I hand start my gassers, but I wear a glove and I am very cautious.

I will probably try the paint roller trick on the bigger stuff. Thanks in advance for that idea!

I use an aluminum chicken stick with radiator hose around it for all, repeat ALL of my glow engines unless I feel forced to break out the starter.
Old 11-18-2013, 06:35 AM
  #73  
MTK
Senior Member
 
Join Date: May 2004
Location: Whippany, NJ
Posts: 5,386
Likes: 0
Received 1 Like on 1 Post
Default

Originally Posted by hellbringer120
Their are 3 different guys at my flying field (YES 3 PEOPLE) that have 9 fingers!!!
Every single one of these guys are missing the pointer finger from their right hand. You tell me what you want to use?
I'll assume that these guys lost their index fingers to prop strikes....Good GOD why would anybody use their unprotected finger as a chicken stick. At what point does a chicken stick become an IQ160 stick?How about "Genius Stick"??

Last edited by MTK; 11-18-2013 at 08:57 AM.
Old 11-18-2013, 07:00 AM
  #74  
AlexL
My Feedback: (4)
 
Join Date: May 2004
Location: Thornhill, ON, CANADA
Posts: 81
Likes: 0
Received 0 Likes on 0 Posts
Default

Ever since I started having hip problem - waiting for a hip replacement.

The right hip hurts so much after going through the exercise of flipping the prop trying to hand start my gas engines. I finally bit the bullet and bought myself a starter.

With a 12-v marine battery, the engine starting is becoming a joy, and I wonder two things:

1. Is my hip problem caused by the motion of hand starting ?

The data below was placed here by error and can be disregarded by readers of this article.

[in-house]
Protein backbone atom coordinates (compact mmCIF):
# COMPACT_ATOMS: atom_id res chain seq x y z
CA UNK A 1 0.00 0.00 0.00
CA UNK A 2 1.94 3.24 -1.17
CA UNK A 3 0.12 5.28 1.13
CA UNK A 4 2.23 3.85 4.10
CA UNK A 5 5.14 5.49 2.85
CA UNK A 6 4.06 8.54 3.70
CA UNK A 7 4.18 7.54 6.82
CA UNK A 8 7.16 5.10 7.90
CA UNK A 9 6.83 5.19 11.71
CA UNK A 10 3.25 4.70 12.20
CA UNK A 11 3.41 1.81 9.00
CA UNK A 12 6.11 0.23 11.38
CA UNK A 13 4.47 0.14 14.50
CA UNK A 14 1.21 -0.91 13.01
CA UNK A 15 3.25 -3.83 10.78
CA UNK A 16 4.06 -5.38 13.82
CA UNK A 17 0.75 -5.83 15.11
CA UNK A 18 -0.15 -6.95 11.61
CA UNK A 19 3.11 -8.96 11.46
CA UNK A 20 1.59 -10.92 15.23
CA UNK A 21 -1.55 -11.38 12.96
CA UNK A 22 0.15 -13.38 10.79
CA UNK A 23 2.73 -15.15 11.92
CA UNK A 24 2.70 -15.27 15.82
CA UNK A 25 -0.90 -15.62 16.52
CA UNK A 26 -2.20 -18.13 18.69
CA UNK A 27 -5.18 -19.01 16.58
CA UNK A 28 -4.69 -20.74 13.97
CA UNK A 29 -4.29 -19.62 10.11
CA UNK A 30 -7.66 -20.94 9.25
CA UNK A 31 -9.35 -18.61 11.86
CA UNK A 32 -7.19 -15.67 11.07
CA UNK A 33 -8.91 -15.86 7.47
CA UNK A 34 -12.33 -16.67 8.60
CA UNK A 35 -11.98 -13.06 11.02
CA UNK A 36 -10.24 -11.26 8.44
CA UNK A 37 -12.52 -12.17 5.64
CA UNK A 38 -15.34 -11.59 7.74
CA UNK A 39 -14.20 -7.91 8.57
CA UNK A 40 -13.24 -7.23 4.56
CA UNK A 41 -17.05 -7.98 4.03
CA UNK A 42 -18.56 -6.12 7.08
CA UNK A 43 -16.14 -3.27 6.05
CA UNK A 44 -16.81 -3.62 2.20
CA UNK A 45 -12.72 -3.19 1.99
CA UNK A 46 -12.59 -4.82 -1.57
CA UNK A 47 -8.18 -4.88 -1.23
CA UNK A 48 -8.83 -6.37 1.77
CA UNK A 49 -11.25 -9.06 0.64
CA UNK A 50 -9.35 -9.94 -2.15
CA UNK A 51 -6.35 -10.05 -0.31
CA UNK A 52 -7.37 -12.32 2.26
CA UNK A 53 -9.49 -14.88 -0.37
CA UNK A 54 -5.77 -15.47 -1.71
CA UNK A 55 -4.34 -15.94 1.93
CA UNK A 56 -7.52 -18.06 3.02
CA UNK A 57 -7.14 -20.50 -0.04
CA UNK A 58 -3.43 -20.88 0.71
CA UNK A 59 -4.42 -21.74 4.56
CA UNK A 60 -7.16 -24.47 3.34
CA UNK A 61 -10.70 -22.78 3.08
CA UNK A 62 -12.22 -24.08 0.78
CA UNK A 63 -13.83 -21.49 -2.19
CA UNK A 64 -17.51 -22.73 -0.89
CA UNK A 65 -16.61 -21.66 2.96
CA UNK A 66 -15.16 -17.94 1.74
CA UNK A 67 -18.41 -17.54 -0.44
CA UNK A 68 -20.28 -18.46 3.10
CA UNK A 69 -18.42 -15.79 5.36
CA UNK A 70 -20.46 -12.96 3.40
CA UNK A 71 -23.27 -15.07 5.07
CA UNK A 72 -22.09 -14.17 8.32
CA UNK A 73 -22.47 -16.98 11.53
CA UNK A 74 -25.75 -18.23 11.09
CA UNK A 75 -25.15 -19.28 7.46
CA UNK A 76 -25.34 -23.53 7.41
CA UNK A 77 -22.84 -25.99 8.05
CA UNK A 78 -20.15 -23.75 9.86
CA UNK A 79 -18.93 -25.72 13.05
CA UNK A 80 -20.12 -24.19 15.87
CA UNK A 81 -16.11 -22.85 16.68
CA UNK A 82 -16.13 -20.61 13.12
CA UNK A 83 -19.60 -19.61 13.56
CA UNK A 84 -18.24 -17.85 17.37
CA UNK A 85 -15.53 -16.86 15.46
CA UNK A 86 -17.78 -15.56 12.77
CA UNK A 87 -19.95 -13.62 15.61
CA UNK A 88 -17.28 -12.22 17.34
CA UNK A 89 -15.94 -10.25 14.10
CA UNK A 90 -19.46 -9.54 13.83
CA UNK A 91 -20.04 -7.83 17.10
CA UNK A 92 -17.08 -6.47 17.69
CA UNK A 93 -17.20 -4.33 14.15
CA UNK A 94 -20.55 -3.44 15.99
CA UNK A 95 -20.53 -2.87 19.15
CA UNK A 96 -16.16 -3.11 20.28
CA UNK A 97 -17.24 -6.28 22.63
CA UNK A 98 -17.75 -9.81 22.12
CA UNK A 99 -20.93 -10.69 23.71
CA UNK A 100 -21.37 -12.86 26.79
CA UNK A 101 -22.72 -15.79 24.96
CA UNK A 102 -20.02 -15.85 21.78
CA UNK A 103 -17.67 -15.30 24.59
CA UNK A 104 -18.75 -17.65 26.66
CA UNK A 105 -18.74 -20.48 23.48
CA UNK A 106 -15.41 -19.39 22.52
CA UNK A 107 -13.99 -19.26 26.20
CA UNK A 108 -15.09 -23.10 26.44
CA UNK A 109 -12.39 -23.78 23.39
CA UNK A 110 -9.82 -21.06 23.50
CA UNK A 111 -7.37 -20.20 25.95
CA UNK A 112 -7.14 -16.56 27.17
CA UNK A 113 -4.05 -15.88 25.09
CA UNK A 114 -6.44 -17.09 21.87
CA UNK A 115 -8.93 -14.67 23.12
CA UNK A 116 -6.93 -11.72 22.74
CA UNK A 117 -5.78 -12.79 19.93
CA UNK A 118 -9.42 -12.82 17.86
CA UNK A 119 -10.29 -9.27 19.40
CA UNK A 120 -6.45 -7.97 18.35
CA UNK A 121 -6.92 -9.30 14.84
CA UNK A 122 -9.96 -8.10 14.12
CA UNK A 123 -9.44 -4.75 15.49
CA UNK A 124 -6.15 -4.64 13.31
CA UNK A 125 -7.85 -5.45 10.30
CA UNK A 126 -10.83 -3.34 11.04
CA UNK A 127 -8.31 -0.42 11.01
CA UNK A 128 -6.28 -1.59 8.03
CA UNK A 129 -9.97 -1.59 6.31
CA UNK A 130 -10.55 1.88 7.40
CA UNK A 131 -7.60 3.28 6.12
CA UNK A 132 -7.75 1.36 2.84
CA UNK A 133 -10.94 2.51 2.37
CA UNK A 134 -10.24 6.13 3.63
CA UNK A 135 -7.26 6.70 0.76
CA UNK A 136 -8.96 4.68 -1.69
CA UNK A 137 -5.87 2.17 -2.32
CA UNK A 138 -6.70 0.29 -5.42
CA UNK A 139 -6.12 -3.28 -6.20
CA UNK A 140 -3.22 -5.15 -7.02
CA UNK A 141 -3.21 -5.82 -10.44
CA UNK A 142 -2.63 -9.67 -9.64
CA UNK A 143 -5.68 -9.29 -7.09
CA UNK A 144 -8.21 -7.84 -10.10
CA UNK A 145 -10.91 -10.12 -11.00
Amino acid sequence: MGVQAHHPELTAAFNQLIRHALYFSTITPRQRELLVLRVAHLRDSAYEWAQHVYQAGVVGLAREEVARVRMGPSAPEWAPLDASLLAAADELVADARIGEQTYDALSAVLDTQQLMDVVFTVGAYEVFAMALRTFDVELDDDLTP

2. why didn't I do (I mean buying the starter) sooner; save all the grieves. For the money, and saftey, go for it, friends.

Alex
Old 11-18-2013, 01:12 PM
  #75  
av8tor1977
My Feedback: (6)
 
av8tor1977's Avatar
 
Join Date: May 2003
Location: Tucson, AZ
Posts: 7,217
Likes: 0
Received 2 Likes on 2 Posts
Default

Now you will develop back problems from lugging that starter, and particularly the battery around.

I love being able to grab a small tool box, a jug of fuel, and my airplane and going flying. One caveat to my advocating hand propping; don't do it with an APC prop. They are like razors!

As far as glow engines, I've never owned a glow engine larger than a .78 Fox. I have a .78 Fox and the newer .74 Fox. I always hand start them and they are super easy to start. However I do use a rubber finger protector to protect my skin from those sharp trailing edges.

Someone mentioned timing. Now there is something that is critical. I have made several twin cylinder engines out of two Echo 24cc engines. For some reason they don't like the standard 28 degrees of timing, and will back fire and possibly try to bite you if set at that timing figure. Back them off to about 24 degrees, and they hand start beautifully. I convert industrial engines for use on model airplanes, and also do a lot of engine modification. (Soup them up!) I will admit that I often use an electric starter to get them going and dialed in before I go hand starting them. Best to "get to know them" before risking my fingers....

Here is the starter I use. I made it out of an electric scooter motor. It is a 24 volt motor and I use it on 6 3500 mah LiPoly batteries. Works great!!

AV8TOR
Attached Thumbnails Click image for larger version

Name:	IMG_4723.jpg
Views:	57
Size:	88.4 KB
ID:	1940363   Click image for larger version

Name:	IMG_4722.jpg
Views:	48
Size:	90.4 KB
ID:	1940364   Click image for larger version

Name:	IMG_4724.jpg
Views:	48
Size:	92.3 KB
ID:	1940365  

Last edited by av8tor1977; 11-18-2013 at 01:19 PM.

Thread Tools
Search this Thread

Contact Us - Archive - Advertising - Cookie Policy - Privacy Statement - Terms of Service -

Copyright © 2024 MH Sub I, LLC dba Internet Brands. All rights reserved. Use of this site indicates your consent to the Terms of Use.